By Tom Yun
July 9, 2021
A new study led by researchers based in the U.K. and China has figured out how Jupiter produces its own version of the aurora borealis, finally solving a 40-year-old mystery.
Four decades ago, astronomers discovered that Jupiter produces bursts of X-ray flares every few minutes. Much like the northern lights and southern lights on Earth, Jupiter’s X-ray auroras would occur at the planet’s north and south poles.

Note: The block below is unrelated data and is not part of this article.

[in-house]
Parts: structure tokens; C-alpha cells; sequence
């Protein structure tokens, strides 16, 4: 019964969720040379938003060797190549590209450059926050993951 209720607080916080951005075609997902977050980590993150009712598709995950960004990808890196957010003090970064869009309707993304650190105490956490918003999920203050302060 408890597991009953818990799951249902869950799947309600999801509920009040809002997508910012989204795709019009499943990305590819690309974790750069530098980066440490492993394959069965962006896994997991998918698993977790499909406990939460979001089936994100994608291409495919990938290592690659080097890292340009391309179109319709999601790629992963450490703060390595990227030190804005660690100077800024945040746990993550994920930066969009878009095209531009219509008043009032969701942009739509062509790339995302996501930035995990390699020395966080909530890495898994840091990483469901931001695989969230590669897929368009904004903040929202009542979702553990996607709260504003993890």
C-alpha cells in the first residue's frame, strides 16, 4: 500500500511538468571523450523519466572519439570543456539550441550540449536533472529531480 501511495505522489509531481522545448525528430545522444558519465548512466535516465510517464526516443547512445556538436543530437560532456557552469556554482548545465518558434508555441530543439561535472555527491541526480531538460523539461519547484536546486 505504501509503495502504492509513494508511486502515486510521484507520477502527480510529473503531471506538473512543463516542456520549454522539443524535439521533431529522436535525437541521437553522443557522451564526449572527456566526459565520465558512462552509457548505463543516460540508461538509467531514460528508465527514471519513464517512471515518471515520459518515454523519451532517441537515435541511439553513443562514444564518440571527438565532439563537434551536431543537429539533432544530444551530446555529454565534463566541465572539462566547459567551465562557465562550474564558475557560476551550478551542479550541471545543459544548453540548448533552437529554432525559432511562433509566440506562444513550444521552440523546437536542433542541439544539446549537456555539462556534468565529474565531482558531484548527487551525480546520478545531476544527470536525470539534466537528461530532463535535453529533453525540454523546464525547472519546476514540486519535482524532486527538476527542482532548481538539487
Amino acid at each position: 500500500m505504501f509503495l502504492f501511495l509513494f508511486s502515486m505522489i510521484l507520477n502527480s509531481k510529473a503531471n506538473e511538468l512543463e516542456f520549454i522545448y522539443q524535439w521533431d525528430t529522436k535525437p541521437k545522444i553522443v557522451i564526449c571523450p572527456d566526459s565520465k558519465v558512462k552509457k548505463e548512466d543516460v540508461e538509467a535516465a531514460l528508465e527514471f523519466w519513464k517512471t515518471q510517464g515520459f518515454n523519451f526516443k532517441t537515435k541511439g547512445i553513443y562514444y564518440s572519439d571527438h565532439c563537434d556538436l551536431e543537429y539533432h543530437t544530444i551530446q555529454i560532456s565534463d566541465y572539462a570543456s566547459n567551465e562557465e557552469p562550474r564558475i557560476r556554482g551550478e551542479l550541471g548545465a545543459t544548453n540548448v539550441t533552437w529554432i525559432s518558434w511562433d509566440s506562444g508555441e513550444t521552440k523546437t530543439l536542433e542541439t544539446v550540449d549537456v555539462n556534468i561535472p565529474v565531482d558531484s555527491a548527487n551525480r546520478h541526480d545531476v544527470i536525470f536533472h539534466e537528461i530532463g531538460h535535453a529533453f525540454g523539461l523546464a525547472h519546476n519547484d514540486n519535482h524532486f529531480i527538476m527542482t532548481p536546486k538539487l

The research team that was led by University College London and the Chinese Academy of Sciences published their findings in the journal Scientific Advances on Friday. They relied on images taken from NASA’s Juno satellite orbiting Jupiter, as well as X-ray measurements from the XMM-Newton space telescope that orbits Earth.